Detroit Pistons: Expectations for the trade deadline

Wayne Ellington #8 of the Detroit Pistons (Photo by Nic Antaya/Getty Images)
Wayne Ellington #8 of the Detroit Pistons (Photo by Nic Antaya/Getty Images) /
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Detroit Pistons, Wayne Ellington
Jaylen Brown #7 of the Boston Celtics drives to the basket while guarded by Wayne Ellington #20 of the Detroit Pistons (Photo by Adam Glanzman/Getty Images) /

If you have paid a modicum of attention to the Detroit Pistons over the past six months, it is impossible to imagine no transactions between now and the 3 p.m. trade deadline on Thursday.

Troy Weaver has dramatically overhauled this roster in his own image, with second-year Sekou Doumbouya being the lone holdover from the previous regime. In other words, no one on the roster is safe from being moved. Everyone has a price.

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Detroit did a lot of jockeying in the offseason to draft a foundational rookie class and introduce budding stars like Jerami Grant to the Motor City.

During the season, despite a limited buffet of movable assets, Detroit has continued its roster savviness. The Pistons managed to stockpile draft capital, create extra cap room, and test drive young prospects by offloading Derrick Rose, Blake Griffin, and Svi Mykhailiuk while adding Dennis Smith Jr. and Hamidou Diallo.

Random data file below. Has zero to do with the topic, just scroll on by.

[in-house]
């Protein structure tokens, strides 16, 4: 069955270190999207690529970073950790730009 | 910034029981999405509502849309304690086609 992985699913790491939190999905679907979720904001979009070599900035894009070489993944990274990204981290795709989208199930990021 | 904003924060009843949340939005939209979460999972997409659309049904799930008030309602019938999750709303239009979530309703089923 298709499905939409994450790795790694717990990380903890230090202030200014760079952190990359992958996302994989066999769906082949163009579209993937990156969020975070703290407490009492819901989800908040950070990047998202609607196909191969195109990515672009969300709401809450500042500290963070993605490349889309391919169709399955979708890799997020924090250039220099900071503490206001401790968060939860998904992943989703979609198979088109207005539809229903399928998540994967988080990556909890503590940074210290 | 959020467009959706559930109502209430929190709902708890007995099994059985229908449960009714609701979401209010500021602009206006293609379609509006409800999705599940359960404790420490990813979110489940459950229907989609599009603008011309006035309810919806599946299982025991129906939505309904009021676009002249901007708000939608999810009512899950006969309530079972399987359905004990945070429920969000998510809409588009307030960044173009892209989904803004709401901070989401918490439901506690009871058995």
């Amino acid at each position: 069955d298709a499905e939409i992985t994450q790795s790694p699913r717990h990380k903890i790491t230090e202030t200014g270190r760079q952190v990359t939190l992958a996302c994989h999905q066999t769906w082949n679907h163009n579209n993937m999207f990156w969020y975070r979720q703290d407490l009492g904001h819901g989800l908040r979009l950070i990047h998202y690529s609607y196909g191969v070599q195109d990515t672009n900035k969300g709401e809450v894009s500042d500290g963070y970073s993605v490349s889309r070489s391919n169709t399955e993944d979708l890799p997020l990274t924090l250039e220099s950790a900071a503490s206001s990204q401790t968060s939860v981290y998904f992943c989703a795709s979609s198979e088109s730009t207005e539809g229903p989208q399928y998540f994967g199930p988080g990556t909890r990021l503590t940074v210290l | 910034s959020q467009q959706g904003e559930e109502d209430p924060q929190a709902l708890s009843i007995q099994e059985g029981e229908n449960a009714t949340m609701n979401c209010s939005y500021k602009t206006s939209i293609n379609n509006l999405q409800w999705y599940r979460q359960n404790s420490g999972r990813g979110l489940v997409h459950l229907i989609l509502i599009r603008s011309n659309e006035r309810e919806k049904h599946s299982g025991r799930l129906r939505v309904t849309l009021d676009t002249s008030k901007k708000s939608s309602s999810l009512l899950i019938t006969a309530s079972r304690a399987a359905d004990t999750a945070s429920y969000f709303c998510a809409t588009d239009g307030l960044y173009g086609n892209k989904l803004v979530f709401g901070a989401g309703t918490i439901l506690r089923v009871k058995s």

Reason stands that Detroit isn’t finished wheeling and dealing. But with so much of the grunt work already having taken place, the following days could be quieter than anticipated.

With the players currently on the roster, there is really only one question that needs answering when considering a deal: Does keeping said player help for the future?

With this question in mind, it is clear how the Pistons should be thinking up to the deadline.

Detroit Pistons: Must-trade- Wayne Ellington

Ellington was signed just three weeks before the season’s start. He was, quite literally, a body to fill out Detroit’s talent-starved roster.

That he has played remotely well enough to warrant any trade value is a win. He is on an expiring veteran minimum deal, which serves little purpose for the Pistons but is a bargain for a potential contender.

And there isn’t a contender out there that couldn’t use Ellington’s sharpshooting. Almost 80 percent of his shots come from beyond the 3-point line, and he is hitting them at a blistering 42 percent clip.

It would be a disservice to Ellington to keep him around when his services could be utilized elsewhere. He is not a part of the franchise’s future and deserves the shot to compete for a ring.